On the other hand, any kind of cursory critical examination of Skull Island (beyond those action moments) reveals a jumbled mess of a film, which seems like it was cut together out of desperation to make deadline, rather than being organized into a logical progression. There are poor edits all over the film, leaving many of the "seams" to show through. Scenes come along that clearly were supposed to be longer or had more to them at one point, and there jarring inaccuracies in things like makeup work or the chronology between one scene and another. When examined in whole, the entire film is clearly a jumbled collection of individual scene that got stitched together in editing, in the hope that each action set piece would redeem the weak narrative around it.
Skull Island cannot even make up its mind about who it wants to favor as its protagonist. More than any other King Kong movie, this film makes Kong a central character - one who is (ironically) a lot more complex and intriguing then his flesh-and-blood co-stars. Except for the giant ape, the characters of Skull Island are woefully one-note and often contradictory - almost as if the main characters were rewritten halfway through the movie. Hiddleston's Conrad goes from jaded to noble in a split second; Jackson's Packard is somehow both disillusioned and ridiculously fanatical; Larson's Weaver is independent and untamed, yet plays damsel in distress for Conrad the whole time; the list goes on. Thankfully, the movie spends a lot of time on Kong, with the human characters either not present or simply spectating from the side without actively participating. It's a curious thing when a CGI character can steal a movie out from under Oscar-winners and nominees - but that's exactly what happens with Sull Island. Truthfully, it's a waste of an overall fantastic cast.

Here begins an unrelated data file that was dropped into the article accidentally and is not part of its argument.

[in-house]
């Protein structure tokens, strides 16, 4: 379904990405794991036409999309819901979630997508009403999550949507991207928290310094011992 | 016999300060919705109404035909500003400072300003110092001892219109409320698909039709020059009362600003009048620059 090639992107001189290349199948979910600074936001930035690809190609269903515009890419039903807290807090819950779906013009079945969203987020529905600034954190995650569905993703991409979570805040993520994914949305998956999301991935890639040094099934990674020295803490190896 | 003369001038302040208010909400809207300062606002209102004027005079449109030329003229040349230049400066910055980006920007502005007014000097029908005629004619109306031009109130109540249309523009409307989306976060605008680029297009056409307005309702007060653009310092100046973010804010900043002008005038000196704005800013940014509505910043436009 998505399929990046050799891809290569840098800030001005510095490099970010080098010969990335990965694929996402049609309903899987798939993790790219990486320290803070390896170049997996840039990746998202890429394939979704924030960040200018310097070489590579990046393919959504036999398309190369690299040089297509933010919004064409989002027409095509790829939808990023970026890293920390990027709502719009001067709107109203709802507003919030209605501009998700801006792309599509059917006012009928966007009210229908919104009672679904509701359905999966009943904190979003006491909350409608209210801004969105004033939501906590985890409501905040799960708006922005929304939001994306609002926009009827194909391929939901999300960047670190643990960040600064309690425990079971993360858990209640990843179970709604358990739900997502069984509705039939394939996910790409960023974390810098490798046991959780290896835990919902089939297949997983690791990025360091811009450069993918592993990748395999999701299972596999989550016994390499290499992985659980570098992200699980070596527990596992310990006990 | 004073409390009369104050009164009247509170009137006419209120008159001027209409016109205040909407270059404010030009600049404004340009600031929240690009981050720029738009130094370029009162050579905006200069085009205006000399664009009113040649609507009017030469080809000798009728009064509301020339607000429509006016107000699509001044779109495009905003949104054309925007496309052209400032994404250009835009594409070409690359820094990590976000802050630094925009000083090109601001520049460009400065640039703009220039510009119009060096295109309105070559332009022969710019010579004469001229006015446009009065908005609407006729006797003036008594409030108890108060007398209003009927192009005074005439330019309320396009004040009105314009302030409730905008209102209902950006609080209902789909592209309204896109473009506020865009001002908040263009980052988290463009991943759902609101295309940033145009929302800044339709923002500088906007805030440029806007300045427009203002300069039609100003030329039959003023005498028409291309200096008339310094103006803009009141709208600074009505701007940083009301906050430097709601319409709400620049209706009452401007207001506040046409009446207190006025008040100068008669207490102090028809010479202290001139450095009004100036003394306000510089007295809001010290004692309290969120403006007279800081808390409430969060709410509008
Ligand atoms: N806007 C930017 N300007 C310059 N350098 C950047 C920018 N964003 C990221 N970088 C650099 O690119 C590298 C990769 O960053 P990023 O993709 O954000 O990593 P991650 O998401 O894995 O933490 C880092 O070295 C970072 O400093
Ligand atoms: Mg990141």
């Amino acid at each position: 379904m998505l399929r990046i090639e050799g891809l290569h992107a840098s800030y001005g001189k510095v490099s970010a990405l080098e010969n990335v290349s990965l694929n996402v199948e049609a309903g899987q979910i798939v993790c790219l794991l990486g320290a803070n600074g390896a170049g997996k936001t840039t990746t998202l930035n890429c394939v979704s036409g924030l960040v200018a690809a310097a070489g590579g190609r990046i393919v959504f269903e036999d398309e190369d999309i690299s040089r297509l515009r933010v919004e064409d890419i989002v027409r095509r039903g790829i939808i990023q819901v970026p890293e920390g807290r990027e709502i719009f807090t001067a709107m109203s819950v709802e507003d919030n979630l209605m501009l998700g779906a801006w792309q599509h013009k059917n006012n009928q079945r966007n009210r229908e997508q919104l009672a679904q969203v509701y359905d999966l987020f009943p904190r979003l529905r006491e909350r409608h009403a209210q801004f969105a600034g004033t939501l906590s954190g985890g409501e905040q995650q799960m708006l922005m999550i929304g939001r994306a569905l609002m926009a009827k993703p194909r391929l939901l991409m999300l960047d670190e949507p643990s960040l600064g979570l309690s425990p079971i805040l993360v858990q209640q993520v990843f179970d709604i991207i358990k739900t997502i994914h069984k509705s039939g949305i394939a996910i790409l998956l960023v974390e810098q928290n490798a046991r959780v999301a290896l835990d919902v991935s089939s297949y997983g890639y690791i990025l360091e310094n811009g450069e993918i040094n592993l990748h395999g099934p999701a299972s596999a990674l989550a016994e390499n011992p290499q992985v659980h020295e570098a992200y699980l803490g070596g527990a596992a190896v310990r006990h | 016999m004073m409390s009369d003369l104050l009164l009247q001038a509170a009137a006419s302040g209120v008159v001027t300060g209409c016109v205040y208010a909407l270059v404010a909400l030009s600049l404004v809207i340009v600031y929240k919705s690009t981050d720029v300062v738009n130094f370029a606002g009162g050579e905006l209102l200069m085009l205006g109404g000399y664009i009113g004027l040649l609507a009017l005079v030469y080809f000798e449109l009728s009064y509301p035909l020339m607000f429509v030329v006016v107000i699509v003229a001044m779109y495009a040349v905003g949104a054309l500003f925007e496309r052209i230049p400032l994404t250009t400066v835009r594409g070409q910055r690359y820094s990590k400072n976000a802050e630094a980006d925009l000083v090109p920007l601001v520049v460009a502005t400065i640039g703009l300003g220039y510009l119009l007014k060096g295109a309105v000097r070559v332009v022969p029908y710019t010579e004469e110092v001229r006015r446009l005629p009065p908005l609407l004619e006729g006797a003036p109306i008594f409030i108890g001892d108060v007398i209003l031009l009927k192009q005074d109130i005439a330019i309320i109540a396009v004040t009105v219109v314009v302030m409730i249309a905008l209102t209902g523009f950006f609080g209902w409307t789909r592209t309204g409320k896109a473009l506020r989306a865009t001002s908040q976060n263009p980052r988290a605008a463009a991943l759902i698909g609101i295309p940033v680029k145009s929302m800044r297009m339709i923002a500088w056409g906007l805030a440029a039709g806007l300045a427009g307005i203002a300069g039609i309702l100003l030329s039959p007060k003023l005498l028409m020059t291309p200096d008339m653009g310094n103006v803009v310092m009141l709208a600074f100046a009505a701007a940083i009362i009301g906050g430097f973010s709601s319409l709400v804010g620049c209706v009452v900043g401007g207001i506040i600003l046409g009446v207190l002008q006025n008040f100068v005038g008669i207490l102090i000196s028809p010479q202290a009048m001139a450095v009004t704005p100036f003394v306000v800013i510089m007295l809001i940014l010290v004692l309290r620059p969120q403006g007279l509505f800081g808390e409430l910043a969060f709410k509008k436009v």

On a story level, the script by Mx Borenstein (Godzilla), Derek Connolly (Jurassic World) and Dan Gilroy (Bourne Legacy) puts most of its effort into sketching out a new King Kong mythos that will segue into a larger giant monster movie universe. There are some great connections made to the rebooted Godzilla franchise, as well as fun nods to the cinematic histories of both Kong and Godzilla - all leading up to (what now seems like) an epic King Kong vs. Godzilla crossover in 2020. However, beyond the exciting reveals of how Skull Island connects to Godzilla, the actual story at hand is pretty poor in terms of narrative arc, character development, and thematic resonance. Every trope of a survival horror or monster movie gets trotted out: we're talking bottom-barrel, B-movie material here. The humans and their stories don't really matter, as they are more fodder than characters. That loving family man just got shredded by nightmarish killer birds? Who cares, don't even remember his name! When's the next Kong fight?
In the end, Kong: Skull Island delivers a mindless (but fun) blockbuster-lite experience. As stated, the film succeeds in bringing a badass new version of King Kong into the limelight, and giving him an exciting new world to play in. However, if you were expecting anything more than generic B-movie monster flick, do yourself a favor: realign expectations, grab a matinee ticket, some IMAX 3D glasses (worth it), a lot of popcorn, and a little "me" time away from your brain.
Kong: Skull Island is now playing in theaters. It is 2 hours long and is Rated PG-13 for intense sequences of sci-fi violence and action, and for brief strong language.